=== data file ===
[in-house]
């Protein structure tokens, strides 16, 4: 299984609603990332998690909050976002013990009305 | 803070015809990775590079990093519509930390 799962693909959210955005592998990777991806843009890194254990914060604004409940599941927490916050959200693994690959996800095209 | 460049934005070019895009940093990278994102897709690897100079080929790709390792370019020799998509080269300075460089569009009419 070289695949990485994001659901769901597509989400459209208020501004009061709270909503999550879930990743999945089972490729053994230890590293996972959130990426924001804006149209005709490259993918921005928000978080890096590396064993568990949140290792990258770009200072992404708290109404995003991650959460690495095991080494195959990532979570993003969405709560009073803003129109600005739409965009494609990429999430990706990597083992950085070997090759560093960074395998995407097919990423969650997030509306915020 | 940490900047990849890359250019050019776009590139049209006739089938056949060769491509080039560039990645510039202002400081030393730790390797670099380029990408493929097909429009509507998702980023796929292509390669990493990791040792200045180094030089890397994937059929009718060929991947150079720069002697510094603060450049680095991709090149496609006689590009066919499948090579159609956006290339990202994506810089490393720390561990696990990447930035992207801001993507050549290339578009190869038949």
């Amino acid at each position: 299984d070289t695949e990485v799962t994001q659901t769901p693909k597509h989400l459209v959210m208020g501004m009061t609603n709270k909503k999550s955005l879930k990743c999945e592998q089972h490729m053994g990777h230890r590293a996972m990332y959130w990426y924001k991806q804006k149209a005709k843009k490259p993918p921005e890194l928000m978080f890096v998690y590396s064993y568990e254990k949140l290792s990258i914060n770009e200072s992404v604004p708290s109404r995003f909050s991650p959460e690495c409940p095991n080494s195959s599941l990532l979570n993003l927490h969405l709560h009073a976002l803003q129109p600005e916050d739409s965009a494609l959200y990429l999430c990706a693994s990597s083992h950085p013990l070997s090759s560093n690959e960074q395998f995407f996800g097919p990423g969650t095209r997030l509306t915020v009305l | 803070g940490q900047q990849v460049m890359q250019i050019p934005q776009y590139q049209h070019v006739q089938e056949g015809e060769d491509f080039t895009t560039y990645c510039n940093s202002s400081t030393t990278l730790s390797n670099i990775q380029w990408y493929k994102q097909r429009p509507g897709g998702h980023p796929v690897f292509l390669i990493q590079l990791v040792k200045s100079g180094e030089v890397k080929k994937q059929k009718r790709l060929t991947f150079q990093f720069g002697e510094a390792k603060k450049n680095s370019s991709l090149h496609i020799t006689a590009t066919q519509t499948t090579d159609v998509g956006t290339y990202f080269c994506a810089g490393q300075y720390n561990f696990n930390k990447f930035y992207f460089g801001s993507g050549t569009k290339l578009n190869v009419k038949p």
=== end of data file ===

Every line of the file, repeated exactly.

[in-house]
């Protein structure tokens, strides 16, 4: 299984609603990332998690909050976002013990009305 | 803070015809990775590079990093519509930390 799962693909959210955005592998990777991806843009890194254990914060604004409940599941927490916050959200693994690959996800095209 | 460049934005070019895009940093990278994102897709690897100079080929790709390792370019020799998509080269300075460089569009009419 070289695949990485994001659901769901597509989400459209208020501004009061709270909503999550879930990743999945089972490729053994230890590293996972959130990426924001804006149209005709490259993918921005928000978080890096590396064993568990949140290792990258770009200072992404708290109404995003991650959460690495095991080494195959990532979570993003969405709560009073803003129109600005739409965009494609990429999430990706990597083992950085070997090759560093960074395998995407097919990423969650997030509306915020 | 940490900047990849890359250019050019776009590139049209006739089938056949060769491509080039560039990645510039202002400081030393730790390797670099380029990408493929097909429009509507998702980023796929292509390669990493990791040792200045180094030089890397994937059929009718060929991947150079720069002697510094603060450049680095991709090149496609006689590009066919499948090579159609956006290339990202994506810089490393720390561990696990990447930035992207801001993507050549290339578009190869038949």
């Amino acid at each position: 299984d070289t695949e990485v799962t994001q659901t769901p693909k597509h989400l459209v959210m208020g501004m009061t609603n709270k909503k999550s955005l879930k990743c999945e592998q089972h490729m053994g990777h230890r590293a996972m990332y959130w990426y924001k991806q804006k149209a005709k843009k490259p993918p921005e890194l928000m978080f890096v998690y590396s064993y568990e254990k949140l290792s990258i914060n770009e200072s992404v604004p708290s109404r995003f909050s991650p959460e690495c409940p095991n080494s195959s599941l990532l979570n993003l927490h969405l709560h009073a976002l803003q129109p600005e916050d739409s965009a494609l959200y990429l999430c990706a693994s990597s083992h950085p013990l070997s090759s560093n690959e960074q395998f995407f996800g097919p990423g969650t095209r997030l509306t915020v009305l | 803070g940490q900047q990849v460049m890359q250019i050019p934005q776009y590139q049209h070019v006739q089938e056949g015809e060769d491509f080039t895009t560039y990645c510039n940093s202002s400081t030393t990278l730790s390797n670099i990775q380029w990408y493929k994102q097909r429009p509507g897709g998702h980023p796929v690897f292509l390669i990493q590079l990791v040792k200045s100079g180094e030089v890397k080929k994937q059929k009718r790709l060929t991947f150079q990093f720069g002697e510094a390792k603060k450049n680095s370019s991709l090149h496609i020799t006689a590009t066919q519509t499948t090579d159609v998509g956006t290339y990202f080269c994506a810089g490393q300075y720390n561990f696990n930390k990447f930035y992207f460089g801001s993507g050549t569009k290339l578009n190869v009419k038949p």